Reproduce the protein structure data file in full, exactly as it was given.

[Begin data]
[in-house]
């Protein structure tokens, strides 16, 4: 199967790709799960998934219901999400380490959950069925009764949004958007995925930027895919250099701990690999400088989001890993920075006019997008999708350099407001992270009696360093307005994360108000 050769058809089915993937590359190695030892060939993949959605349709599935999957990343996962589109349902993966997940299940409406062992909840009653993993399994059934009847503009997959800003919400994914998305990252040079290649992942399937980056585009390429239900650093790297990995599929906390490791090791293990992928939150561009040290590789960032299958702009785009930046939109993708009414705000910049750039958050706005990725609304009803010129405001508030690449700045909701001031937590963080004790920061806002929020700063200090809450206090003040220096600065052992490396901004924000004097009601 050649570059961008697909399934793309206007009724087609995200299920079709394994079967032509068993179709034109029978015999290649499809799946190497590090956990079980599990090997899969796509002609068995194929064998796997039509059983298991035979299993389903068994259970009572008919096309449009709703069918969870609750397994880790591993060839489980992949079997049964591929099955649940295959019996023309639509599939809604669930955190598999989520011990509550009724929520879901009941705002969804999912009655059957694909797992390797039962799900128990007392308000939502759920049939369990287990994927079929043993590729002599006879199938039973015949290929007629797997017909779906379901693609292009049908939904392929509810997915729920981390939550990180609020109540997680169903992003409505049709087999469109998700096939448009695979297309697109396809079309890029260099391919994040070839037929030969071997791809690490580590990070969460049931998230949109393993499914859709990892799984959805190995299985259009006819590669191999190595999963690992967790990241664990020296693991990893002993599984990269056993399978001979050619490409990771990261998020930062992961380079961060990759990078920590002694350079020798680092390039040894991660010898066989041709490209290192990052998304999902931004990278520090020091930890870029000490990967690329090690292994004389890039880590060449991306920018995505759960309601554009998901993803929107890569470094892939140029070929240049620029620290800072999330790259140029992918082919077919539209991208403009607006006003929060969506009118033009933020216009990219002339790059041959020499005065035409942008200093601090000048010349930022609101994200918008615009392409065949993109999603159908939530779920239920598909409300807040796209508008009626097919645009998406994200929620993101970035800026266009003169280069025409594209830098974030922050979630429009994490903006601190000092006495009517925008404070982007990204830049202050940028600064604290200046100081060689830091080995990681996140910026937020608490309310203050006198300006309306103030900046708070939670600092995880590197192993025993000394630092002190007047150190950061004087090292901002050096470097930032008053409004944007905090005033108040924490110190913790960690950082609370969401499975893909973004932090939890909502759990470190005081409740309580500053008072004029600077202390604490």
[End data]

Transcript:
[in-house]
């Protein structure tokens, strides 16, 4: 199967790709799960998934219901999400380490959950069925009764949004958007995925930027895919250099701990690999400088989001890993920075006019997008999708350099407001992270009696360093307005994360108000 050769058809089915993937590359190695030892060939993949959605349709599935999957990343996962589109349902993966997940299940409406062992909840009653993993399994059934009847503009997959800003919400994914998305990252040079290649992942399937980056585009390429239900650093790297990995599929906390490791090791293990992928939150561009040290590789960032299958702009785009930046939109993708009414705000910049750039958050706005990725609304009803010129405001508030690449700045909701001031937590963080004790920061806002929020700063200090809450206090003040220096600065052992490396901004924000004097009601 050649570059961008697909399934793309206007009724087609995200299920079709394994079967032509068993179709034109029978015999290649499809799946190497590090956990079980599990090997899969796509002609068995194929064998796997039509059983298991035979299993389903068994259970009572008919096309449009709703069918969870609750397994880790591993060839489980992949079997049964591929099955649940295959019996023309639509599939809604669930955190598999989520011990509550009724929520879901009941705002969804999912009655059957694909797992390797039962799900128990007392308000939502759920049939369990287990994927079929043993590729002599006879199938039973015949290929007629797997017909779906379901693609292009049908939904392929509810997915729920981390939550990180609020109540997680169903992003409505049709087999469109998700096939448009695979297309697109396809079309890029260099391919994040070839037929030969071997791809690490580590990070969460049931998230949109393993499914859709990892799984959805190995299985259009006819590669191999190595999963690992967790990241664990020296693991990893002993599984990269056993399978001979050619490409990771990261998020930062992961380079961060990759990078920590002694350079020798680092390039040894991660010898066989041709490209290192990052998304999902931004990278520090020091930890870029000490990967690329090690292994004389890039880590060449991306920018995505759960309601554009998901993803929107890569470094892939140029070929240049620029620290800072999330790259140029992918082919077919539209991208403009607006006003929060969506009118033009933020216009990219002339790059041959020499005065035409942008200093601090000048010349930022609101994200918008615009392409065949993109999603159908939530779920239920598909409300807040796209508008009626097919645009998406994200929620993101970035800026266009003169280069025409594209830098974030922050979630429009994490903006601190000092006495009517925008404070982007990204830049202050940028600064604290200046100081060689830091080995990681996140910026937020608490309310203050006198300006309306103030900046708070939670600092995880590197192993025993000394630092002190007047150190950061004087090292901002050096470097930032008053409004944007905090005033108040924490110190913790960690950082609370969401499975893909973004932090939890909502759990470190005081409740309580500053008072004029600077202390604490």